Not crazy about the popcorn

Ever since first glimpsing what has become our cozy crooked cottage, there was one thing about it that bothered me. When deciding whether or not to buy this house, my Pro/Con list looked something like this:


  • 3 bedrooms and 2 full baths!
  • Nearly 1 acre of yard!
  • New windows!
  • Updated flooring!
  • All appliances included!


  • …Popcorn ceiling.

One Con versus all the Pros isn’t bad at all, so we bought the house! But even in my staged photos after decorating, you can still tell that it’s THERE, yuck. I’ve thoroughly researched popcorn ceiling removal and have come up with a few options, but I can’t make up my mind! Here are my ideas:

1. Remove the popcorn ceiling.

(from here)

(from here)

Bloggers invariably agree, removing it yourself is the easiest, cheapest way to go. Popcorn ceiling is made out of a kind of shredded, crumbled cardboard. To remove, you just spray it down with water and then scrape it off. Seems simple enough, right? Some issues arise with this method. Houses built before 1978 potentially have asbestos in the “popcorn” bits. You’re supposed to scrape off a sample of the texture and send it away to an asbestos testing company for answers before beginning the project. If there’s no asbestos, green light! If they find asbestos, red light, and it will cost $$$ to have the texture professionally removed by guys in Hazmat suits. When I heard this (our house was built in 1970) I began viewing our potentially cancer-laden ceilings with fear… neeer ner ner ner, ner ner, ner ner CAN’T TOUCH THIS!


  • The ceiling would have its smooth, pre-popcorn drywall texture.
  • I could prime & paint the ceiling easily after the popcorn removal.


  • Potential asbestos exposure.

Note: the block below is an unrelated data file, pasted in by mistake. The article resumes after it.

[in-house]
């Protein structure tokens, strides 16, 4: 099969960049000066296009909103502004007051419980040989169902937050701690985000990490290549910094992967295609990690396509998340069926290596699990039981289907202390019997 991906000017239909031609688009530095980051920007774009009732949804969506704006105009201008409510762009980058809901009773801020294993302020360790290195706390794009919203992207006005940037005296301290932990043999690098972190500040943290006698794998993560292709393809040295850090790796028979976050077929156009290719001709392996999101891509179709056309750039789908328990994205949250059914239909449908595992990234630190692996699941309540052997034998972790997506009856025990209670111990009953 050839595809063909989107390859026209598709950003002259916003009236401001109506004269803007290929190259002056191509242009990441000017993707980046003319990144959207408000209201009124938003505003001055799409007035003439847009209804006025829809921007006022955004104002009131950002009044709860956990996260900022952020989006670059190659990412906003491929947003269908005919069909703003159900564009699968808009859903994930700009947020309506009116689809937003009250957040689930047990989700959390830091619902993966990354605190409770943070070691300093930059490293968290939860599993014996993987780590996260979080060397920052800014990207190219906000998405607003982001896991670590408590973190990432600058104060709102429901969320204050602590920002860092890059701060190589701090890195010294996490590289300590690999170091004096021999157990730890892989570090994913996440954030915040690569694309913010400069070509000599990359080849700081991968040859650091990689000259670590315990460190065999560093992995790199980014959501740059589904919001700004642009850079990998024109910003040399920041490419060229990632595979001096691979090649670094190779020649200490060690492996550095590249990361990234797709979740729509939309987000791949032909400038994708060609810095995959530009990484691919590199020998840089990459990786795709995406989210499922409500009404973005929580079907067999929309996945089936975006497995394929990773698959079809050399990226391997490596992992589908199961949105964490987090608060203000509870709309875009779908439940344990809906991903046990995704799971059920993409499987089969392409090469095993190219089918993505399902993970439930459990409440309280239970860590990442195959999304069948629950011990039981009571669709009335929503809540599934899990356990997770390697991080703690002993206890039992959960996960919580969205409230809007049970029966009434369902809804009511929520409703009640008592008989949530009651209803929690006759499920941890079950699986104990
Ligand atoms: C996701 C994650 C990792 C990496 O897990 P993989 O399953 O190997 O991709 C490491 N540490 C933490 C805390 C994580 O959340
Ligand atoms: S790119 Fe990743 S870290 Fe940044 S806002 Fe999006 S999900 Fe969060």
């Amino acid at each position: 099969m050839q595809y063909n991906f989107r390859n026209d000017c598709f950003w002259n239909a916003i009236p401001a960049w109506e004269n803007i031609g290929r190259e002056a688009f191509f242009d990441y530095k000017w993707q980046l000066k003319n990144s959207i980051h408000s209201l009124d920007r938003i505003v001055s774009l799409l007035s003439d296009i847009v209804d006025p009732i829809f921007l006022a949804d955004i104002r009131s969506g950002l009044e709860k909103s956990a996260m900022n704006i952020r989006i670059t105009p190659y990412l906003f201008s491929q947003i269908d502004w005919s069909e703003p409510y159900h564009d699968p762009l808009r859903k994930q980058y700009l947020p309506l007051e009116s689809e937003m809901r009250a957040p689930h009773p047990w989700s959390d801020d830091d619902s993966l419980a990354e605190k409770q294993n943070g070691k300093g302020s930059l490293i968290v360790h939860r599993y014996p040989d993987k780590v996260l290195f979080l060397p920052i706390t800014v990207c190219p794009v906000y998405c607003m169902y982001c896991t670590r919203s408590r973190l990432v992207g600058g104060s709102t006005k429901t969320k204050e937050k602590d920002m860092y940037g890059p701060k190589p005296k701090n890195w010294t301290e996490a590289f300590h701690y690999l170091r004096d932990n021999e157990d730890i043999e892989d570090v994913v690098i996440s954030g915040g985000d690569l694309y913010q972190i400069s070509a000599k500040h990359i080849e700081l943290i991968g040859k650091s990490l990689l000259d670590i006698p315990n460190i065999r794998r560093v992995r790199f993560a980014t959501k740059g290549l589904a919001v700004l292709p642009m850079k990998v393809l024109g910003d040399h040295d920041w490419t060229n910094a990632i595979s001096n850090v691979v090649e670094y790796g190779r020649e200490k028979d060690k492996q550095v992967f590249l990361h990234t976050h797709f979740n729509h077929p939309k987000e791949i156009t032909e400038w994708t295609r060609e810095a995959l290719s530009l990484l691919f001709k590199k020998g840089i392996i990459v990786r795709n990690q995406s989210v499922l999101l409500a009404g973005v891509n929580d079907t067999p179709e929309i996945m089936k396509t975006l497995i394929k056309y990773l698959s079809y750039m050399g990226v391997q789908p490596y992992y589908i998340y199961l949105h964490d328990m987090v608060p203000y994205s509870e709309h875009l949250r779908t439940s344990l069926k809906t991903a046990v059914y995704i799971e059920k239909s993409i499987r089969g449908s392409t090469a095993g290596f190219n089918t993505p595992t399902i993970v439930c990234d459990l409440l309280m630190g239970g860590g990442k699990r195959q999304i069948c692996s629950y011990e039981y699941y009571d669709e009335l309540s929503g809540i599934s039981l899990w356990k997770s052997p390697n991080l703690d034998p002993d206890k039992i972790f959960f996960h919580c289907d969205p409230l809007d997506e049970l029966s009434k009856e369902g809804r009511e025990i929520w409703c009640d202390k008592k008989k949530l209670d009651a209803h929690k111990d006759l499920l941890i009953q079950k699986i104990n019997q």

• Our popcorn ceiling has been previously painted over in glossy white paint. This makes the whole “get it wet and scrape it off” thing more difficult- the water can’t soak in past the paint.
  • The ENTIRE HOUSE has popcorn ceilings. This would be a project of epic proportions!

2. Cover the popcorn ceiling with bead board sheets.

(from here)

(from here)

Lowes sells 4′ x 8′ bead board sheets for about $20 a pop, and it would be easy enough to use  a combo of liquid nails & regular nails to stick these up over top of the popcorn ceiling.


  • The bead board would feel appropriately cottage-y.
  • No potential asbestos exposure.


  • We’d find out pretty fast if our home is square or not! And I’m betting not.
  • I couldn’t do this by myself- lots of fancy saw-work for Mark, and it’s so hard to pin him down to a project these days.
  • Expense- it would take probably 8 sheets to cover just the kitchen/living room, plus crown molding to make the edges seamless- you do the math.

3. Cover the popcorn ceiling with pallet wood.

(from here, tutorial included)

(from here)

(from here. I would probably whitewash the pallet wood if I went with that option- more beachy)